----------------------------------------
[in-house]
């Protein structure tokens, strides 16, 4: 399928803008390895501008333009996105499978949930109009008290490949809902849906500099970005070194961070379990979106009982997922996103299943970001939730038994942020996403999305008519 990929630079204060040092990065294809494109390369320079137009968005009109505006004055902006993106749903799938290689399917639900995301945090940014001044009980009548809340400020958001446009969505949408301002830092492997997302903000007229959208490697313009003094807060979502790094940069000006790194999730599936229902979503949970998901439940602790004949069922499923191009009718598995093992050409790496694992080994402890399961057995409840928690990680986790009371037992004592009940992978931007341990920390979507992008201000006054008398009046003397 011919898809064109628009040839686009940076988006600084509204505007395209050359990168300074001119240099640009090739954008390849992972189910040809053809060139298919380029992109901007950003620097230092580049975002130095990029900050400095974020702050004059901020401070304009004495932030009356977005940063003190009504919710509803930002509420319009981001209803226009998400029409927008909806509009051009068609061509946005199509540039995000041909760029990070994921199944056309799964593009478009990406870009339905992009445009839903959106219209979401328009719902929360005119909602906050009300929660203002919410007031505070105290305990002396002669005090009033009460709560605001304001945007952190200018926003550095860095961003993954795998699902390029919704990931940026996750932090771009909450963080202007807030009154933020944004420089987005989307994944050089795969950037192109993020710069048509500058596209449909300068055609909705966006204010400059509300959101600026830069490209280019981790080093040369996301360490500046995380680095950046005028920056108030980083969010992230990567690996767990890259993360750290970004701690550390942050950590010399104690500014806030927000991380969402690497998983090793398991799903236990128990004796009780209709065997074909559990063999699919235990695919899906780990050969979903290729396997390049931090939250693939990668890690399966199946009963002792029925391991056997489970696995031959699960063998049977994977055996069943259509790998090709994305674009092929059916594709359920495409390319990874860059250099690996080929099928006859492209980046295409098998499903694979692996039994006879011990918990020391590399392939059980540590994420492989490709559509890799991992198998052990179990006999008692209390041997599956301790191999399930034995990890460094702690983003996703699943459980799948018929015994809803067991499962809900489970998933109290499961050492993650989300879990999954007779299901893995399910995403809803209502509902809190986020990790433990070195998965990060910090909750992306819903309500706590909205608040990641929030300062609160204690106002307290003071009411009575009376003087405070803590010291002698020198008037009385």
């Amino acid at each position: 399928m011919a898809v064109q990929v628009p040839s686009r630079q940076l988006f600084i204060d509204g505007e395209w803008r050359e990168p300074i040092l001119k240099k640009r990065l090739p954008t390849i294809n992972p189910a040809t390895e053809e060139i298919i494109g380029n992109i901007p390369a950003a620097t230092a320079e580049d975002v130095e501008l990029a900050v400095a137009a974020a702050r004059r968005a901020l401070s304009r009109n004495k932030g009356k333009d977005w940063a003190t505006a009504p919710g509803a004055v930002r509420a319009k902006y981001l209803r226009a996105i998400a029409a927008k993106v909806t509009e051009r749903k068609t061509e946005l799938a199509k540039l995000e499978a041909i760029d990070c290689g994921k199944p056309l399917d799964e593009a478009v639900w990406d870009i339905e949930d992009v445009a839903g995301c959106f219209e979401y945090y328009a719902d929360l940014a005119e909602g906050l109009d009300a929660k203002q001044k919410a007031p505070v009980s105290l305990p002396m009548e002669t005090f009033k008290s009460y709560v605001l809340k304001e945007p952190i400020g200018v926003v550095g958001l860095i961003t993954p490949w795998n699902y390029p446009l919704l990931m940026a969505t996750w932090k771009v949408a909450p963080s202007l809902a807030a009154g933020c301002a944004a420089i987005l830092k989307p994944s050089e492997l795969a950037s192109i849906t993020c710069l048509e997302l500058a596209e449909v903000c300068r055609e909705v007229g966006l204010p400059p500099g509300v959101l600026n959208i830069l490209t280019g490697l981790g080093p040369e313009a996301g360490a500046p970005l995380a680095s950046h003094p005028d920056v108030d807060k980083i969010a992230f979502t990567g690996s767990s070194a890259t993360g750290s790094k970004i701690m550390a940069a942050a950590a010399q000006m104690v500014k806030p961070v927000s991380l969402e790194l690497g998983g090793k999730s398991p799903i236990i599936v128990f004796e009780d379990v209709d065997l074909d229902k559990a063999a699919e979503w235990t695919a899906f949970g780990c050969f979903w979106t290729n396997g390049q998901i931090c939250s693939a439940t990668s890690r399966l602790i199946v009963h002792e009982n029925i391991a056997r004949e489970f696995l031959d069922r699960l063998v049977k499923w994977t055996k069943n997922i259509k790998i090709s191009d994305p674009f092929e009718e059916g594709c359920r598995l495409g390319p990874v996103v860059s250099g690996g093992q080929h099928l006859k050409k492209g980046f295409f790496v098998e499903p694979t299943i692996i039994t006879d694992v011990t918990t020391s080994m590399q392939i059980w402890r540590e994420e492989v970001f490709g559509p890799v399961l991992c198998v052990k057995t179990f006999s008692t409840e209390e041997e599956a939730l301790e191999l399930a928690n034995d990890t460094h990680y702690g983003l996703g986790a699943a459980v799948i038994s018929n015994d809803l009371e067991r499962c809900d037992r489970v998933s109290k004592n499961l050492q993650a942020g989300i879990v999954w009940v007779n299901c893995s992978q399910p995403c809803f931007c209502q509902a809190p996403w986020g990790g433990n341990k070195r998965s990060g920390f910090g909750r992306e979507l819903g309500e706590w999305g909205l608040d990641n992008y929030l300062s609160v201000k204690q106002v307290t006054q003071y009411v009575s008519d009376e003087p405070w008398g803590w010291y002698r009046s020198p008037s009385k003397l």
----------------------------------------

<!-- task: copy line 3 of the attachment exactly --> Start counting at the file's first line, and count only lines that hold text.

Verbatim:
């Amino acid at each position: 399928m011919a898809v064109q990929v628009p040839s686009r630079q940076l988006f600084i204060d509204g505007e395209w803008r050359e990168p300074i040092l001119k240099k640009r990065l090739p954008t390849i294809n992972p189910a040809t390895e053809e060139i298919i494109g380029n992109i901007p390369a950003a620097t230092a320079e580049d975002v130095e501008l990029a900050v400095a137009a974020a702050r004059r968005a901020l401070s304009r009109n004495k932030g009356k333009d977005w940063a003190t505006a009504p919710g509803a004055v930002r509420a319009k902006y981001l209803r226009a996105i998400a029409a927008k993106v909806t509009e051009r749903k068609t061509e946005l799938a199509k540039l995000e499978a041909i760029d990070c290689g994921k199944p056309l399917d799964e593009a478009v639900w990406d870009i339905e949930d992009v445009a839903g995301c959106f219209e979401y945090y328009a719902d929360l940014a005119e909602g906050l109009d009300a929660k203002q001044k919410a007031p505070v009980s105290l305990p002396m009548e002669t005090f009033k008290s009460y709560v605001l809340k304001e945007p952190i400020g200018v926003v550095g958001l860095i961003t993954p490949w795998n699902y390029p446009l919704l990931m940026a969505t996750w932090k771009v949408a909450p963080s202007l809902a807030a009154g933020c301002a944004a420089i987005l830092k989307p994944s050089e492997l795969a950037s192109i849906t993020c710069l048509e997302l500058a596209e449909v903000c300068r055609e909705v007229g966006l204010p400059p500099g509300v959101l600026n959208i830069l490209t280019g490697l981790g080093p040369e313009a996301g360490a500046p970005l995380a680095s950046h003094p005028d920056v108030d807060k980083i969010a992230f979502t990567g690996s767990s070194a890259t993360g750290s790094k970004i701690m550390a940069a942050a950590a010399q000006m104690v500014k806030p961070v927000s991380l969402e790194l690497g998983g090793k999730s398991p799903i236990i599936v128990f004796e009780d379990v209709d065997l074909d229902k559990a063999a699919e979503w235990t695919a899906f949970g780990c050969f979903w979106t290729n396997g390049q998901i931090c939250s693939a439940t990668s890690r399966l602790i199946v009963h002792e009982n029925i391991a056997r004949e489970f696995l031959d069922r699960l063998v049977k499923w994977t055996k069943n997922i259509k790998i090709s191009d994305p674009f092929e009718e059916g594709c359920r598995l495409g390319p990874v996103v860059s250099g690996g093992q080929h099928l006859k050409k492209g980046f295409f790496v098998e499903p694979t299943i692996i039994t006879d694992v011990t918990t020391s080994m590399q392939i059980w402890r540590e994420e492989v970001f490709g559509p890799v399961l991992c198998v052990k057995t179990f006999s008692t409840e209390e041997e599956a939730l301790e191999l399930a928690n034995d990890t460094h990680y702690g983003l996703g986790a699943a459980v799948i038994s018929n015994d809803l009371e067991r499962c809900d037992r489970v998933s109290k004592n499961l050492q993650a942020g989300i879990v999954w009940v007779n299901c893995s992978q399910p995403c809803f931007c209502q509902a809190p996403w986020g990790g433990n341990k070195r998965s990060g920390f910090g909750r992306e979507l819903g309500e706590w999305g909205l608040d990641n992008y929030l300062s609160v201000k204690q106002v307290t006054q003071y009411v009575s008519d009376e003087p405070w008398g803590w010291y002698r009046s020198p008037s009385k003397l």